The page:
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‘Tea’ is talk of Election 2010

Two years ago, Lynda Tyler’s life featured plenty of hobbies, but politics wasn’t among them. Today phone banks, polls and debates dominate her life. The Wichita, Kan., resident has joined the Tea Party.

Two years ago, Lynda Tyler’s life featured plenty of hobbies, but politics wasn’t among them. Today phone banks, polls and debates dominate her life. The Wichita, Kan., resident has joined the Tea Party.

“We’ve tried to help the Republicans, but they don’t want our help,” explains Tyler. “They see us as a threat.”

Tyler founded Kansans for Liberty, the Tea Party’s chapter in Wichita, because, she says, Republicans have abandoned goals of personal, fiscal responsibility and smaller government.

According to a recent CBS poll, 22 percent of Americans view the Tea Party favorably, up from nil when the movement started in January 2009. Five in 10 Tea Party supporters are Republicans, while two in 10 are Democrats. “They don’t like how government grew under George W. Bush with the bailout of the banks and auto industry,” explains Karlyn Bowman, a public opinion expert at the American Enterprise Institute, a conservative think tank. “And government kept expanding with Obama’s healthcare reform. One of these expansions wouldn’t have made the Tea Party so popular, but together they have.”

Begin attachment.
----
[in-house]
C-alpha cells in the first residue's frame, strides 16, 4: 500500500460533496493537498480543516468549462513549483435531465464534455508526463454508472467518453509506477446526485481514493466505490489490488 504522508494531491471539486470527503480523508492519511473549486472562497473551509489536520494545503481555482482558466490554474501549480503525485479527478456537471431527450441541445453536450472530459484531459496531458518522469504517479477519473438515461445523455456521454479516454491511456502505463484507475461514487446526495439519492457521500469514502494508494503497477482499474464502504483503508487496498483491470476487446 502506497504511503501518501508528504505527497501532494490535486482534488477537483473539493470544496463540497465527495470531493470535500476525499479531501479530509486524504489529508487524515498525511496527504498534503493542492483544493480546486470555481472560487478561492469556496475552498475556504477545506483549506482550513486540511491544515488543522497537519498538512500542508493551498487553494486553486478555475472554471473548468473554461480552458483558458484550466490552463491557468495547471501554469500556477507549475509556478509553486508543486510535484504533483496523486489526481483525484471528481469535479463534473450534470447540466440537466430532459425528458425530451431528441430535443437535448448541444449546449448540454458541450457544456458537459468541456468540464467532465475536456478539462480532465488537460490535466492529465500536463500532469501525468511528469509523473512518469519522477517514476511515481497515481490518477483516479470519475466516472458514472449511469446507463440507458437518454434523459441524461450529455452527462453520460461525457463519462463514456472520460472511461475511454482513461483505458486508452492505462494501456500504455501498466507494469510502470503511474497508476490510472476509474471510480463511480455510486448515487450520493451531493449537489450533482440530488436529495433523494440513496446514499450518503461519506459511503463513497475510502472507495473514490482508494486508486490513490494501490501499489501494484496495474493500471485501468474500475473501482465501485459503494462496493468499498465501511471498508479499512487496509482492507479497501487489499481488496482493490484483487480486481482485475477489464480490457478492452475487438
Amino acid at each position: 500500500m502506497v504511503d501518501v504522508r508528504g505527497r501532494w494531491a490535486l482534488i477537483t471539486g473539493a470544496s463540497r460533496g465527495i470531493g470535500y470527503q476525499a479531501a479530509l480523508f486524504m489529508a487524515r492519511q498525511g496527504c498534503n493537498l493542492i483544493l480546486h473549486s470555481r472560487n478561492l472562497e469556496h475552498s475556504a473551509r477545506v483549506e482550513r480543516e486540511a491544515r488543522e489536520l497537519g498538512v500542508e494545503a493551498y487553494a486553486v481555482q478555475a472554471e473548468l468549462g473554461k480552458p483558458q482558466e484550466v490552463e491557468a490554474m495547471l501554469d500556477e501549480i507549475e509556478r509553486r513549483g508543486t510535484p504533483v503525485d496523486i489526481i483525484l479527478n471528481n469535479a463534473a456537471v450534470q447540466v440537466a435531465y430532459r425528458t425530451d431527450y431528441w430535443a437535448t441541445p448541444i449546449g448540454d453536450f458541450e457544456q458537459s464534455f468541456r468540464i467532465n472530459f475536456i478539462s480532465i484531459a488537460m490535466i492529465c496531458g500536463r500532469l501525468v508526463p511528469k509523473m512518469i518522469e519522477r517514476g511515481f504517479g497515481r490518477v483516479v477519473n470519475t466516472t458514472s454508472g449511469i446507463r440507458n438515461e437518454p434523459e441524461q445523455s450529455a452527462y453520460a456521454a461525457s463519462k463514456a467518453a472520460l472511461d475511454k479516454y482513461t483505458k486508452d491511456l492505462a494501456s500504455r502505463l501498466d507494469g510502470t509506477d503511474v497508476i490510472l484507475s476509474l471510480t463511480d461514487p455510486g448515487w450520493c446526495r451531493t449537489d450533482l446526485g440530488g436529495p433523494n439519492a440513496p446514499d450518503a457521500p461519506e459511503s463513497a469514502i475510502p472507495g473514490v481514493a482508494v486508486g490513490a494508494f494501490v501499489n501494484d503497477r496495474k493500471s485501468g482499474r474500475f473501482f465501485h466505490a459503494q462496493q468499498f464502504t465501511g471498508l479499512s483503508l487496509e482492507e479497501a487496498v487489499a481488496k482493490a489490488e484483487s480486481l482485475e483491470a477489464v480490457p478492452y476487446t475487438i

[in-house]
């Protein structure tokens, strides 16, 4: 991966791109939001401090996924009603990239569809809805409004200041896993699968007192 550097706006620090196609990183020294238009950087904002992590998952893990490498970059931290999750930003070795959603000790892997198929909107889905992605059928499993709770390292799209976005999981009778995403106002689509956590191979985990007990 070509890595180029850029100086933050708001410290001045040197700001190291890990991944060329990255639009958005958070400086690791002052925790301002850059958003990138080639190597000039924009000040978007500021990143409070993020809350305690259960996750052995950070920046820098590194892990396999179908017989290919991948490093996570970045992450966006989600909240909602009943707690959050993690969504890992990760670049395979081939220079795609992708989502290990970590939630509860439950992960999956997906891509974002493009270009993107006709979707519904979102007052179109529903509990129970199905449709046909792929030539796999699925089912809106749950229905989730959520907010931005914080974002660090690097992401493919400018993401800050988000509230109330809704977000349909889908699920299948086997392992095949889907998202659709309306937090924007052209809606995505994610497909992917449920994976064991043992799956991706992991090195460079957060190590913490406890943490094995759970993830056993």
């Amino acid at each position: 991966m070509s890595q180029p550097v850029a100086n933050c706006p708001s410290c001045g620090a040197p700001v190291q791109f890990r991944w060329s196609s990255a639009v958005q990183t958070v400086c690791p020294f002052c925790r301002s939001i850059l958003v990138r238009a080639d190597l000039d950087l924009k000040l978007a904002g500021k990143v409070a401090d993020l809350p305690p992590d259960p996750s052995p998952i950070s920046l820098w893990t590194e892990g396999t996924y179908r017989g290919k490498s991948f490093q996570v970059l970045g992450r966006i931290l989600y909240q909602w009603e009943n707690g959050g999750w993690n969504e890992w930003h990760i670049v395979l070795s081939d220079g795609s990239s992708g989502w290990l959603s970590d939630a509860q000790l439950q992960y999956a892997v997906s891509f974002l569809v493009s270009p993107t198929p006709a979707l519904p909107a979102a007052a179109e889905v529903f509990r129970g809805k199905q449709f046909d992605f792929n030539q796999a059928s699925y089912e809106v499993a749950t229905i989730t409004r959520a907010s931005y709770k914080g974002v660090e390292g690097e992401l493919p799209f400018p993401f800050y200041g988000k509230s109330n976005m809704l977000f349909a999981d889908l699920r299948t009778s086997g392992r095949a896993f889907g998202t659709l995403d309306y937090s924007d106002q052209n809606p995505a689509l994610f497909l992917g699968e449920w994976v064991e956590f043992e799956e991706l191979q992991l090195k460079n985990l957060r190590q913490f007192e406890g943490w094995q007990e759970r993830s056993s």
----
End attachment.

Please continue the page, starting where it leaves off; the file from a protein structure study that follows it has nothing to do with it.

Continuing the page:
Today, Tea Party candidates are running for the House of Representatives, the Senate, governorships and in local elections. Like Sarah Palin, the movement’s unofficial head, they‘re often Republicans.

But the GOP isn’t sure whether to applaud this movement or fret about it. “Many elected Republicans had abandoned the party’s long-held principles on fiscal policy,” explains Jennifer Duffy, senior editor at the Cook Political Report. “The Tea Party arose to remind Republicans what their party stands for.”

That’s why political neophyte Scott Kirkland of California is running for Congress. “It doesn’t take long for great powers to unravel, and the national deficit could topple the U.S. ... But nobody else is addressing it.”

Political trend T-shirts


Officially, CafePress is a website where 11 million users buy and sell custom-made products. Unofficially, the site functions as a political barometer.

“In 2008 it was all about Obama and Palin, but now we have 695,000 Tea Party T-shirts, mugs, mousepads and other products,” reports CafePress’s trendspotter Marc Cowlin. “We also have 390,000 anti-Tea Party products.”

During the past year, Tea Party products on CafePress have increased by 400 percent.

That’s a number worth watching, because CafePress sales can predict election outcomes.

“In 2004 we could predict, based on the number of products on our site, that George W. Bush would win a decisive victory against John Kerry,” explains Cowlin.

“Two years ago, we could predict which states Obama and Hillary Clinton would win, respectively, and that Obama would win over McCain. But it’s harder to predict a Congressional election.”

 
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